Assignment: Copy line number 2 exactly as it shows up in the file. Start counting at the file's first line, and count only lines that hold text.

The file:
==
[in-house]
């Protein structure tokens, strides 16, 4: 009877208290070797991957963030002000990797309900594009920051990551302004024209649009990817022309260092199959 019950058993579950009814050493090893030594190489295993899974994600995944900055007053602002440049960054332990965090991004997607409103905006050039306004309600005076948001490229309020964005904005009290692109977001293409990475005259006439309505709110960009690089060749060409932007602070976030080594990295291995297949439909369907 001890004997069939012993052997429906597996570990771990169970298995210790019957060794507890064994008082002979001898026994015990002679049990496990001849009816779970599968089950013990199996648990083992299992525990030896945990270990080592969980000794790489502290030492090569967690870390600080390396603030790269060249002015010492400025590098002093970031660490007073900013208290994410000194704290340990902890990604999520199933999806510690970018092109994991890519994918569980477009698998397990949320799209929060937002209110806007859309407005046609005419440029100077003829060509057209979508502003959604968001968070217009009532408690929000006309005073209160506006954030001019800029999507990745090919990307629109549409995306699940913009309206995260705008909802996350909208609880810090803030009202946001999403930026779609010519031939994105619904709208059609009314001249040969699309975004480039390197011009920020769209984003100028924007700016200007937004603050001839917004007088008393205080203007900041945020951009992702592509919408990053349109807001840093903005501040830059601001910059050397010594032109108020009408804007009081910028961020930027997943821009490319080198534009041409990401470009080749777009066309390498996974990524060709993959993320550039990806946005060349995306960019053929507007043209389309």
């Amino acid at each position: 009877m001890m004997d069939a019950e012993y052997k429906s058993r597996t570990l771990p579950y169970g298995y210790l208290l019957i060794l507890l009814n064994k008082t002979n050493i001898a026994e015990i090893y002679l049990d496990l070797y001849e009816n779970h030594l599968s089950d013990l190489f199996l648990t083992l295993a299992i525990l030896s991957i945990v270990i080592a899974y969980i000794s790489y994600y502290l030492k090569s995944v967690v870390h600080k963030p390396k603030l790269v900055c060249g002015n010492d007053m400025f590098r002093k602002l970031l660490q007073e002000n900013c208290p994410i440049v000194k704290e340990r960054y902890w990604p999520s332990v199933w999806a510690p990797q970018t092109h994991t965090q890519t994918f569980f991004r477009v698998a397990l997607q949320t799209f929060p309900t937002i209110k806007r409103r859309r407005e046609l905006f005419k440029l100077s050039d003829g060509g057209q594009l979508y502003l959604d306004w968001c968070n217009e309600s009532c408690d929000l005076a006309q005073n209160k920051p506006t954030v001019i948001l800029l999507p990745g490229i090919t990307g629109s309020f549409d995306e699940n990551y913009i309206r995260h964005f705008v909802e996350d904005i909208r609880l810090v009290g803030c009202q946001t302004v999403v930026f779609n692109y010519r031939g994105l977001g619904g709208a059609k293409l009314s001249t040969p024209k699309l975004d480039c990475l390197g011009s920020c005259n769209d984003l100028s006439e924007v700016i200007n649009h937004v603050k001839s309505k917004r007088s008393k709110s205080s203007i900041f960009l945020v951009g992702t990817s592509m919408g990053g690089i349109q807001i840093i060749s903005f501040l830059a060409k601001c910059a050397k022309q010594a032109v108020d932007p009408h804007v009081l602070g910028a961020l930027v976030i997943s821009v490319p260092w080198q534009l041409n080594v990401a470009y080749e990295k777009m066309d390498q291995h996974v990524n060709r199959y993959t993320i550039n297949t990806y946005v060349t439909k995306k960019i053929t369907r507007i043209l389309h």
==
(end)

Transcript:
């Protein structure tokens, strides 16, 4: 009877208290070797991957963030002000990797309900594009920051990551302004024209649009990817022309260092199959 019950058993579950009814050493090893030594190489295993899974994600995944900055007053602002440049960054332990965090991004997607409103905006050039306004309600005076948001490229309020964005904005009290692109977001293409990475005259006439309505709110960009690089060749060409932007602070976030080594990295291995297949439909369907 001890004997069939012993052997429906597996570990771990169970298995210790019957060794507890064994008082002979001898026994015990002679049990496990001849009816779970599968089950013990199996648990083992299992525990030896945990270990080592969980000794790489502290030492090569967690870390600080390396603030790269060249002015010492400025590098002093970031660490007073900013208290994410000194704290340990902890990604999520199933999806510690970018092109994991890519994918569980477009698998397990949320799209929060937002209110806007859309407005046609005419440029100077003829060509057209979508502003959604968001968070217009009532408690929000006309005073209160506006954030001019800029999507990745090919990307629109549409995306699940913009309206995260705008909802996350909208609880810090803030009202946001999403930026779609010519031939994105619904709208059609009314001249040969699309975004480039390197011009920020769209984003100028924007700016200007937004603050001839917004007088008393205080203007900041945020951009992702592509919408990053349109807001840093903005501040830059601001910059050397010594032109108020009408804007009081910028961020930027997943821009490319080198534009041409990401470009080749777009066309390498996974990524060709993959993320550039990806946005060349995306960019053929507007043209389309």